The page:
Few reinfections and trained immunity: hopes for vaccines to work ‘the first time’

1. Antibodies beyond 7 months in the majority of recovered

If you have doubts about whether or not you have received a vaccine or if you have had an infectious disease, you can do an immunity serology. In this blood test it will be seen if there are antibodies or not, generated by the organism when it has come into contact with a virus.

The normal thing is that you are protected, precisely thanks to them, since their function is to try to block the access of pathogens to cells (neutralizing antibodies) and to sound the alarm so that the cellular army of our defenses is activated.

Most studies to date reach two conclusions. Antibodies after passing the COVID are durable. How much? Minimum, what we have of a pandemic. Two recent samplings come to the preliminary conclusion that at least between seven (6,000 people studied at the University of Arizona) and eight months (185 convalescent, in California) And they have been able to measure that the rate of fall over time of the antibody titers is slow.

It is possible that those who have had mild or asymptomatic SARS-CoV-2 coronavirus see how many of their “Long-lasting” antibodies (IgG) disappear after the second or third month. It is believed to have to do with viral load that that organism endured. If it was short, hopefully he had hardly any symptoms, but the duration of the antibodies does not seem long in some people in this group either.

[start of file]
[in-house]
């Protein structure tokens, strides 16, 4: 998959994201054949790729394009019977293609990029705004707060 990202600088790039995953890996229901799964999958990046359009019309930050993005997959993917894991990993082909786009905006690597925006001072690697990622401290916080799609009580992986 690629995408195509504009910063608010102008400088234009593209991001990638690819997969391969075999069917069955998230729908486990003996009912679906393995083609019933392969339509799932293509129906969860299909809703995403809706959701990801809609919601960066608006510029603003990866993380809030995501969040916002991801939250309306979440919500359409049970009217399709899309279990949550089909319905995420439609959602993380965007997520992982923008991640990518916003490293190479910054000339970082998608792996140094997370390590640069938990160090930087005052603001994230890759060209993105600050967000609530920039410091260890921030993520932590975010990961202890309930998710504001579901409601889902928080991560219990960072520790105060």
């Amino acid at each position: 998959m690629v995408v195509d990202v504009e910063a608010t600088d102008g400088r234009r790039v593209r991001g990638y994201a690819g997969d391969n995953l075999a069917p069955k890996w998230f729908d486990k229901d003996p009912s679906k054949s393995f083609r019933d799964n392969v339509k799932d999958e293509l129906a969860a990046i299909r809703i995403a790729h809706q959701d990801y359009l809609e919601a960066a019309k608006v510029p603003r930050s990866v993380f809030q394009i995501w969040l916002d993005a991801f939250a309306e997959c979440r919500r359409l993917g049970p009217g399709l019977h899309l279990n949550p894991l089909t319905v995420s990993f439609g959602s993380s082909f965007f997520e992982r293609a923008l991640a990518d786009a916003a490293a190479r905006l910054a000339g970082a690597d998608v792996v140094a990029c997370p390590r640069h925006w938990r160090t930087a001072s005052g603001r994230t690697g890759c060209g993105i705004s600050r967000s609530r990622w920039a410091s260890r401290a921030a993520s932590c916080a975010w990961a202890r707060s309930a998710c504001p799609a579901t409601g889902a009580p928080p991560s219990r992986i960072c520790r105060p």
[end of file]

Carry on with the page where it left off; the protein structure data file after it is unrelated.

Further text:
And beware, not all antibodies are the same. Some may decline, but the truly important seem to be the neutralizers that go for the protein S of the virus. That is, the tips or keys with which it makes its way into the locks of the cells. That is exactly the target of the main vaccine candidates.

2. T, B, NK. Not everything is antibodies in the immune alphabet soup

Even without antibodies, the body continues to defend itself. A healthy, well-trained immune system has memory cells. When the virus returns (or has seen parts of it in vaccine form), it quickly pulls through the list of the most wanted pathogens. And it goes for him. That’s where the T and B cells (or lymphocytes).

‘There is strong data to suggest that T cell response is also important for protection and immunity against SARS-CoV-2 and is possibly independent of the antibody response “, Sydney Ramirez explains to from the La Jolla Institute of California. In July he co-published a study in Cell that now complements this preliminary work on antibodies, and another by a team from Wuhan, China.

There they saw that about thirty patients they retain immunity today thanks to their T cells, that seen under a microscope, they launched themselves to attack SARS-CoV-2 when they were exposed in a laboratory dish, which suggests that the same thing will happen in their body, if the virus returns. It is true that Wuhan, precisely, is free of coronavirus, so checking this, for now (and fortunately) is difficult.

Major trials of more advanced vaccine candidates have measured T-cell response. And it seems that everything is working as expected. After receiving the vaccine dose (s), they appear to be trained.

They have also observed in La Jolla that there are other memory-conserving cells after passing the infection and, surely, after being vaccinated. NK (Natural Killer) lymphocytes They are true destroyers, heavy artillery of the defenses that also remember the bad guys. And next to this gross line, the B lymphocytes. This is very important, because they are responsible for making antibodies.